Overdrive – A Grave Mistake

A Grave Mistake
1989 (no label)
Blacksburg, Virginia, USA

Doug Levy – Lead vocals, harmony vocals, backing vox
Bill Goodwin – Bass guitar, backup vocals
Jimmy Prior – Rhythm guitar, leads, harmony vocals, backing vox
Stacy Puckett – Rhythm guitar, harmony leads, acoustic, keys, baking vox
Bobby Collins – Drums and percussion

Side 1:

  1. When the “Saints” Go Marching In
  2. Standing in Line

Side 2:

  1. Light a Candle for Me
  2. You Need a Friend

Overdrive was a progressive power metal band that list Barren Cross, Iron Maiden, Kiss, Deliverance, Metallica, Queensryche, and Anthrax as influences. I don’t really see the Kiss influence, but the others I can see in their mid-80s versions. Of course, they could have also listed bands that also have these influences from that time period as well (Helloween, Fates Warning, Leatherwolf, etc) as better references in my opinion. All of these songs were released on their 2006 compilation CD Remembering the Basher, along with their earlier self-titled demo and demos from when they were known as Damascus and then Sacred Heart. The sound quality is quite good on this demo, and the song writing is almost up to par with the bands they were influenced by (a few rough spots, especially in the song intros, but nothing too bad). The weird thing is that the cassette card is designed and printed in backwards order on the card. I believe that was intentional due to the name of the demo being about a “mistake.” But you never know with these underground demos.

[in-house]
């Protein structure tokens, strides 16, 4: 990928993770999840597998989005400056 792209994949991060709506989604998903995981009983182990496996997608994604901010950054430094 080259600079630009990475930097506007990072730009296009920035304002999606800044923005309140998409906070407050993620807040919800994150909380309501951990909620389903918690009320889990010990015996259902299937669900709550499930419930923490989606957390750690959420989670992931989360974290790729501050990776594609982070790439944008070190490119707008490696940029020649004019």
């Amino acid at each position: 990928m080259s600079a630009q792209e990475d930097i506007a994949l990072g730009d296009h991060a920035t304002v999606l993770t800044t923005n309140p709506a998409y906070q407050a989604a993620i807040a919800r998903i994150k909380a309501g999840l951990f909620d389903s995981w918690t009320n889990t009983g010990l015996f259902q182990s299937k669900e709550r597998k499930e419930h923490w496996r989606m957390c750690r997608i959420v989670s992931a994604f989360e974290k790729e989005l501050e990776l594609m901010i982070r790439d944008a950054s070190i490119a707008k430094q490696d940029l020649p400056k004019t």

Sentry – Sick of the Darkness

Sick of the Darkness
1989 (no label)
Quincy, Massachusetts, USA

Dave McCreary – Lead vocals, guitars, and backing vocals
Jeffrey Stewart – Drums, funny face, and backing vocals
Tim Knepper – Keyboards and hair flips
Steve Knepper – Bass and thuds

Side 1:

  1. The Choice
  2. Passing Moments
  3. Living in a Lie

Side 2:

  1. Sick of the Darkness
  2. Hope for You and I
  3. Heaven Bound